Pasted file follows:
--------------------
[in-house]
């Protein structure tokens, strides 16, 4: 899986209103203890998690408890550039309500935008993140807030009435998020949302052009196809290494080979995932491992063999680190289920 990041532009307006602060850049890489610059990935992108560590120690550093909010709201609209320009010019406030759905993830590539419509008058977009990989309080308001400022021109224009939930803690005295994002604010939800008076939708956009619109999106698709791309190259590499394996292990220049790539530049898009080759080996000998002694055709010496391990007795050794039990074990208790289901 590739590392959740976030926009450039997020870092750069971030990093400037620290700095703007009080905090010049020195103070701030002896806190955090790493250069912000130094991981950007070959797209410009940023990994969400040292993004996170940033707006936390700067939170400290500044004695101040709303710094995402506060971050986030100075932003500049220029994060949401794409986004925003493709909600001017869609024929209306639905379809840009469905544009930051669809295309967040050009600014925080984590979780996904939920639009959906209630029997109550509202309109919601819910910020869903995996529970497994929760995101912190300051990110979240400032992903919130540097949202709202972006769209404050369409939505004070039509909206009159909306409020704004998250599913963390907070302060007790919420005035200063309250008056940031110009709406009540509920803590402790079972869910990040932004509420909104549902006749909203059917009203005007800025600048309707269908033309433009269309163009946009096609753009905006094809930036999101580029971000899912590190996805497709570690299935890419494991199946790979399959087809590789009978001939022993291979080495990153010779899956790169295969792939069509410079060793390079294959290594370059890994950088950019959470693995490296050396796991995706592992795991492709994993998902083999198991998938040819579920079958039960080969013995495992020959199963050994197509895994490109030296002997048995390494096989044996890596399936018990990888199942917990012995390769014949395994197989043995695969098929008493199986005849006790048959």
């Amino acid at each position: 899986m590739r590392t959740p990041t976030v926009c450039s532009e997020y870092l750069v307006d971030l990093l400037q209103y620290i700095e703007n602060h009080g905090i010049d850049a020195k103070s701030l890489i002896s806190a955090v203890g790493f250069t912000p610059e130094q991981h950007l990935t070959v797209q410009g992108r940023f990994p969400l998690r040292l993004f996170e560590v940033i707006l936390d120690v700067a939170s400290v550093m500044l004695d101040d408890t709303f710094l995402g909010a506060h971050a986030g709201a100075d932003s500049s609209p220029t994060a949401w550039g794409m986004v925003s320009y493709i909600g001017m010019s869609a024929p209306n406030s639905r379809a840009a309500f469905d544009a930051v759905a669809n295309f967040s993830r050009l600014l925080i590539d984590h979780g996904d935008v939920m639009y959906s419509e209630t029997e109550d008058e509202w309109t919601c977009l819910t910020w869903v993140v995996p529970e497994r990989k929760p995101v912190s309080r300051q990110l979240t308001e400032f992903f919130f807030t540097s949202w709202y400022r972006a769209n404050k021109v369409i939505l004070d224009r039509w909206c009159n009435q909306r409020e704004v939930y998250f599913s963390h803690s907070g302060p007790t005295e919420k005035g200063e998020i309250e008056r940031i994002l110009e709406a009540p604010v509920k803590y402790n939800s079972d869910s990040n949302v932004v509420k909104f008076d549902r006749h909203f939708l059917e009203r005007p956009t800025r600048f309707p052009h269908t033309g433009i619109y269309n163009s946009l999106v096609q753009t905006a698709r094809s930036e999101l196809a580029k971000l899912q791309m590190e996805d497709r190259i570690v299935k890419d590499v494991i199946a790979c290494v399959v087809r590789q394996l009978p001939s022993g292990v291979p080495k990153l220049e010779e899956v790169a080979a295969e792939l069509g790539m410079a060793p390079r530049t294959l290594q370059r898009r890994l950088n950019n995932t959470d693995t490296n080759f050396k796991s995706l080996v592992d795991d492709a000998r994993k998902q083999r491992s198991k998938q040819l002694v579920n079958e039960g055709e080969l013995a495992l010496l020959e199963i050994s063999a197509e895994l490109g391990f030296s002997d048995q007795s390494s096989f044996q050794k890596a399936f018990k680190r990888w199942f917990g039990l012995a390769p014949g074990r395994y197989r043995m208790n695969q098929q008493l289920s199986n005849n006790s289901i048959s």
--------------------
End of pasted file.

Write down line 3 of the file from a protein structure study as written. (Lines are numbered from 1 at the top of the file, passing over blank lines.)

């Amino acid at each position: 899986m590739r590392t959740p990041t976030v926009c450039s532009e997020y870092l750069v307006d971030l990093l400037q209103y620290i700095e703007n602060h009080g905090i010049d850049a020195k103070s701030l890489i002896s806190a955090v203890g790493f250069t912000p610059e130094q991981h950007l990935t070959v797209q410009g992108r940023f990994p969400l998690r040292l993004f996170e560590v940033i707006l936390d120690v700067a939170s400290v550093m500044l004695d101040d408890t709303f710094l995402g909010a506060h971050a986030g709201a100075d932003s500049s609209p220029t994060a949401w550039g794409m986004v925003s320009y493709i909600g001017m010019s869609a024929p209306n406030s639905r379809a840009a309500f469905d544009a930051v759905a669809n295309f967040s993830r050009l600014l925080i590539d984590h979780g996904d935008v939920m639009y959906s419509e209630t029997e109550d008058e509202w309109t919601c977009l819910t910020w869903v993140v995996p529970e497994r990989k929760p995101v912190s309080r300051q990110l979240t308001e400032f992903f919130f807030t540097s949202w709202y400022r972006a769209n404050k021109v369409i939505l004070d224009r039509w909206c009159n009435q909306r409020e704004v939930y998250f599913s963390h803690s907070g302060p007790t005295e919420k005035g200063e998020i309250e008056r940031i994002l110009e709406a009540p604010v509920k803590y402790n939800s079972d869910s990040n949302v932004v509420k909104f008076d549902r006749h909203f939708l059917e009203r005007p956009t800025r600048f309707p052009h269908t033309g433009i619109y269309n163009s946009l999106v096609q753009t905006a698709r094809s930036e999101l196809a580029k971000l899912q791309m590190e996805d497709r190259i570690v299935k890419d590499v494991i199946a790979c290494v399959v087809r590789q394996l009978p001939s022993g292990v291979p080495k990153l220049e010779e899956v790169a080979a295969e792939l069509g790539m410079a060793p390079r530049t294959l290594q370059r898009r890994l950088n950019n995932t959470d693995t490296n080759f050396k796991s995706l080996v592992d795991d492709a000998r994993k998902q083999r491992s198991k998938q040819l002694v579920n079958e039960g055709e080969l013995a495992l010496l020959e199963i050994s063999a197509e895994l490109g391990f030296s002997d048995q007795s390494s096989f044996q050794k890596a399936f018990k680190r990888w199942f917990g039990l012995a390769p014949g074990r395994y197989r043995m208790n695969q098929q008493l289920s199986n005849n006790s289901i048959s």